The parents of a domestic migrant worker who died in Malaysia just over a week ago had accepted that she passed away from natural causes as part of an agreement that allowed them to repatriate her body, opposition Sam Rainsy Party lawmaker Mu Sochua told the Post yesterday.
At a press conference earlier yesterday, Mu Sochua said 42-year-old Ob Kuon had died on November 7 after being sent to Malaysia by labour firm VC Manpower, which had subsequently informed the family.
She then demanded a full investigation into the death.
But late yesterday, Mu Sochua said that after visiting the Ministry of Interior that afternoon, the deceased woman’s family had signed a perplexing agreement in which they accepted that their daughter had died abroad from natural causes.
“The parents agreed that it was caused by natural death. In a couple of days, they will return the body,” she said. “[They] negotiated for, number one, the return of the body; number two, they would like to go and get the body and bring the body back; and number three, they want the full salary [owed to the deceased].”
The woman’s family, the Ministry of Interior and the Ministry of Foreign Affairs could not be reached yesterday. The agreement follows the revelation last week that a total of nine Cambodian domestic migrant workers had died in Malaysia this year alone, alongside a spate of abuse scandals in the sector that have included allegations of rape and torture.
Last month, Cambodia temporarily banned labour firms from sending domestic workers to Malaysia and ordered them to clear out their training centres after raids on a series of firms, including VC Manpower, revealed that workers had been recruited below the minimum age and forcibly detained.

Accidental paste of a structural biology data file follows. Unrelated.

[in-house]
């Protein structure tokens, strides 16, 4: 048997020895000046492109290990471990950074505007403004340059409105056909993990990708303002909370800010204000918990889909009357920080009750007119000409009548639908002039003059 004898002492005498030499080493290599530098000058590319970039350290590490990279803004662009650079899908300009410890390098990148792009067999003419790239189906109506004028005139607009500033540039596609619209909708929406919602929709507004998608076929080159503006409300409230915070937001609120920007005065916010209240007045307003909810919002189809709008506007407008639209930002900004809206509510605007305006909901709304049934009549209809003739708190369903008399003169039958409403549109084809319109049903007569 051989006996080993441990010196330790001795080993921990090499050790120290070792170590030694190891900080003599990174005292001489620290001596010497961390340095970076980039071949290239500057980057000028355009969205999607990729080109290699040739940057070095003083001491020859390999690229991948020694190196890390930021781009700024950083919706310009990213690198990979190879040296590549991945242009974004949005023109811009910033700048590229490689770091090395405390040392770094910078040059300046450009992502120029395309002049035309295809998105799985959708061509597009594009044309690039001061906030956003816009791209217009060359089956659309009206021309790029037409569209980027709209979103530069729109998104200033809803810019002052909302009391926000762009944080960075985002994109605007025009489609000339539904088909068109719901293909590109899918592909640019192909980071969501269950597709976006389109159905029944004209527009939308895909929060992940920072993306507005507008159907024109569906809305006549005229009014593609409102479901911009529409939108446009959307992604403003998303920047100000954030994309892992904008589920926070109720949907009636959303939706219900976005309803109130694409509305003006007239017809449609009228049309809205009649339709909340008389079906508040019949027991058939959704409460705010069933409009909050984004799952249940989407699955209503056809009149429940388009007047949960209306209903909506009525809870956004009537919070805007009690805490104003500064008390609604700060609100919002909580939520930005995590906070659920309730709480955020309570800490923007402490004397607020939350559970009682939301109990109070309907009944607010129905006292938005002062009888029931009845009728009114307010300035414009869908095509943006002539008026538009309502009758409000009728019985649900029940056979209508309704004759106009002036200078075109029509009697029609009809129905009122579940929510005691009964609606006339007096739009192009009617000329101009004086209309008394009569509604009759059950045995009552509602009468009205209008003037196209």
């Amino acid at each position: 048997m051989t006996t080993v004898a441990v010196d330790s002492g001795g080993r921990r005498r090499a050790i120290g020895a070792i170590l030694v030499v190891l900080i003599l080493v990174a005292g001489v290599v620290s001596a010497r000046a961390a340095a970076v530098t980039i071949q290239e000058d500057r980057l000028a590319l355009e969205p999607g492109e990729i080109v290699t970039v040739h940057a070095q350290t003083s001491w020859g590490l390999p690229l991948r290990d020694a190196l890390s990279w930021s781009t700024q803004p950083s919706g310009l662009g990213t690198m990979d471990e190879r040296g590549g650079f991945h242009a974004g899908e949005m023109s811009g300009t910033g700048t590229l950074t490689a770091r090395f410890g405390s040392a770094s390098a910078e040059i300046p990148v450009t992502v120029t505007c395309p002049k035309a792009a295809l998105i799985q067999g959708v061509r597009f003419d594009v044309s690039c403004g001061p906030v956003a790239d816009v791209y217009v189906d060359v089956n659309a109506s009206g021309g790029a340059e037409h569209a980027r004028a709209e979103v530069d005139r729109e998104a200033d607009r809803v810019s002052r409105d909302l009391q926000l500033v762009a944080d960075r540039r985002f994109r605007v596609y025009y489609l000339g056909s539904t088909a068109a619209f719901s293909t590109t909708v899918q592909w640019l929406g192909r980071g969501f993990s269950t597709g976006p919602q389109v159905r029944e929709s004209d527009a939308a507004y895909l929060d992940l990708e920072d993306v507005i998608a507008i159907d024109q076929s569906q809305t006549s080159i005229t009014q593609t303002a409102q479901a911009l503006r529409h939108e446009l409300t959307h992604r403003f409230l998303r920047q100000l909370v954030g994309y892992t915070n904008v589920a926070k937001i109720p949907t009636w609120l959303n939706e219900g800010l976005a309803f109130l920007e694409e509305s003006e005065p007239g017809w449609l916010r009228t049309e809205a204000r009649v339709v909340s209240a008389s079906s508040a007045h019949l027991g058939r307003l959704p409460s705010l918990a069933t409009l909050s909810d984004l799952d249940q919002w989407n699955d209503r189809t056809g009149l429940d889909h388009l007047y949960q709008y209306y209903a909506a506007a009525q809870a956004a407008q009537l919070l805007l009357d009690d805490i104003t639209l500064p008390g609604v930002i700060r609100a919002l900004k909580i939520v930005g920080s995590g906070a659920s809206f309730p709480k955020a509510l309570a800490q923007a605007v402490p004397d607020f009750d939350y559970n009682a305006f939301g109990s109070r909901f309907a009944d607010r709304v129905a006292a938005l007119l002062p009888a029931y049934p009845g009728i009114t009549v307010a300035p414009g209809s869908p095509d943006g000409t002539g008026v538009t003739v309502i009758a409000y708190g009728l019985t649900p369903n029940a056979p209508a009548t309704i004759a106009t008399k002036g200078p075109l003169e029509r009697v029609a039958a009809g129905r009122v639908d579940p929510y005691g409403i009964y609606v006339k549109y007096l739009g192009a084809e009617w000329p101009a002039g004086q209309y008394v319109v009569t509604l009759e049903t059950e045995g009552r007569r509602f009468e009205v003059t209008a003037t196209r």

So Soy, an assistant at VC Manpower company, declined to comment, saying that only company director Sen Ly, who had been arrested and detained by police, was permitted to talk to the press. Sen Ly was charged with illegal human detention in September after a series of incidents in one of VC Manpower’s training centres that included the discovery of 24 under-age recruits by officials in July and an escape attempt out of a three-story window by a trainee in September.
Earlier, SRP lawmaker Nuth Rumdoul told the press conference that three other women from Kampong Speu province had been missing in Malaysia for the past two years.
Mu Sochua said yesterday it was time to move on from focusing on daily cases of abuse and use the ban to leverage Malaysia, which provided “zero mechanisms” to prevent abuse, into a binding bilateral agreement that ensured protections.
She also presented a draft standardised contract that requires employer and employee to agree on basic terms of employment such as the worker’s duties, meal times, days off, breaks and sick leave. In addition, the contract provides fixed overtime rates, ensures the employee is paid on a monthly basis and provides a guaranteed rest day, which Mu Sochua argued was an important mechanism to ensure workers had freedom to support one another outside of work.
Bayen Lok, second vice-president of Malaysia’s Association of Foreign Maid Agencies (PAPA), said he supported the standardised contract, but could only ensure it was enforced among his members, which number about 200 of about 1,000 domestic labour firms operating in Malaysia.
“Yes, the contract is important, but it must be enforceable,” he said, adding that his association took human rights very seriously and would blacklist companies within it that violated the law or report them to the government.
“Unscrupulous” agencies outside of PAPA were deducting as much nine months’ salary from domestic workers’ contracts, he said, while firms within his association took only four months and would reduce this to nothing if Cambodian sending companies could reduce their hefty recruitment fees.